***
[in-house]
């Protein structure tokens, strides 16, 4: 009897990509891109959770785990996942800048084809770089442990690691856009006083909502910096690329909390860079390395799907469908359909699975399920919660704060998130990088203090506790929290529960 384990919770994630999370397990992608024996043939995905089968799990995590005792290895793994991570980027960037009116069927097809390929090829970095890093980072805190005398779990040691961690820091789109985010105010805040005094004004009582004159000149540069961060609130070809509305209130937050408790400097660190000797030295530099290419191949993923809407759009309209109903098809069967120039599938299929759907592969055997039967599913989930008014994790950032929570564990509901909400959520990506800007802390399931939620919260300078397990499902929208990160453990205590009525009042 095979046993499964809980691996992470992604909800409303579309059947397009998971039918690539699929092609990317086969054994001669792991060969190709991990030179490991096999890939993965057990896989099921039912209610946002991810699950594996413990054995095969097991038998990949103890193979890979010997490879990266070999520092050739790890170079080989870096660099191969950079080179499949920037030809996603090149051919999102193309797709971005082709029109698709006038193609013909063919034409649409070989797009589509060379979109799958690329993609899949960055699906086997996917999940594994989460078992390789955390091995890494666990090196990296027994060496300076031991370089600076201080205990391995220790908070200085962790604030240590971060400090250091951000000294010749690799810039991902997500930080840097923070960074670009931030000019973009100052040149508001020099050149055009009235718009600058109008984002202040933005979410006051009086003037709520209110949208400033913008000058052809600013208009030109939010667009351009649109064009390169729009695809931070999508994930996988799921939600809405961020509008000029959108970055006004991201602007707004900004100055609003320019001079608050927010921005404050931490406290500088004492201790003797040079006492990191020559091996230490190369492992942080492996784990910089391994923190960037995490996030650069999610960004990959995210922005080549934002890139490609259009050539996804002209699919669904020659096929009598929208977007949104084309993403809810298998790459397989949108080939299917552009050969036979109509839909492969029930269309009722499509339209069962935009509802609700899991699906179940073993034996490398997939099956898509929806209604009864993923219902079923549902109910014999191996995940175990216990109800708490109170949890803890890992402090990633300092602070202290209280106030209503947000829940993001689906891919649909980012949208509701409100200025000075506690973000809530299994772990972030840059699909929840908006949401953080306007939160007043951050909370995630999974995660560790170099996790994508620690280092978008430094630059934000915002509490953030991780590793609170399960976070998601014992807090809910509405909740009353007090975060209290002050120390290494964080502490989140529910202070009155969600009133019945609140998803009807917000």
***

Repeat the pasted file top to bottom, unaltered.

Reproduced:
[in-house]
């Protein structure tokens, strides 16, 4: 009897990509891109959770785990996942800048084809770089442990690691856009006083909502910096690329909390860079390395799907469908359909699975399920919660704060998130990088203090506790929290529960 384990919770994630999370397990992608024996043939995905089968799990995590005792290895793994991570980027960037009116069927097809390929090829970095890093980072805190005398779990040691961690820091789109985010105010805040005094004004009582004159000149540069961060609130070809509305209130937050408790400097660190000797030295530099290419191949993923809407759009309209109903098809069967120039599938299929759907592969055997039967599913989930008014994790950032929570564990509901909400959520990506800007802390399931939620919260300078397990499902929208990160453990205590009525009042 095979046993499964809980691996992470992604909800409303579309059947397009998971039918690539699929092609990317086969054994001669792991060969190709991990030179490991096999890939993965057990896989099921039912209610946002991810699950594996413990054995095969097991038998990949103890193979890979010997490879990266070999520092050739790890170079080989870096660099191969950079080179499949920037030809996603090149051919999102193309797709971005082709029109698709006038193609013909063919034409649409070989797009589509060379979109799958690329993609899949960055699906086997996917999940594994989460078992390789955390091995890494666990090196990296027994060496300076031991370089600076201080205990391995220790908070200085962790604030240590971060400090250091951000000294010749690799810039991902997500930080840097923070960074670009931030000019973009100052040149508001020099050149055009009235718009600058109008984002202040933005979410006051009086003037709520209110949208400033913008000058052809600013208009030109939010667009351009649109064009390169729009695809931070999508994930996988799921939600809405961020509008000029959108970055006004991201602007707004900004100055609003320019001079608050927010921005404050931490406290500088004492201790003797040079006492990191020559091996230490190369492992942080492996784990910089391994923190960037995490996030650069999610960004990959995210922005080549934002890139490609259009050539996804002209699919669904020659096929009598929208977007949104084309993403809810298998790459397989949108080939299917552009050969036979109509839909492969029930269309009722499509339209069962935009509802609700899991699906179940073993034996490398997939099956898509929806209604009864993923219902079923549902109910014999191996995940175990216990109800708490109170949890803890890992402090990633300092602070202290209280106030209503947000829940993001689906891919649909980012949208509701409100200025000075506690973000809530299994772990972030840059699909929840908006949401953080306007939160007043951050909370995630999974995660560790170099996790994508620690280092978008430094630059934000915002509490953030991780590793609170399960976070998601014992807090809910509405909740009353007090975060209290002050120390290494964080502490989140529910202070009155969600009133019945609140998803009807917000």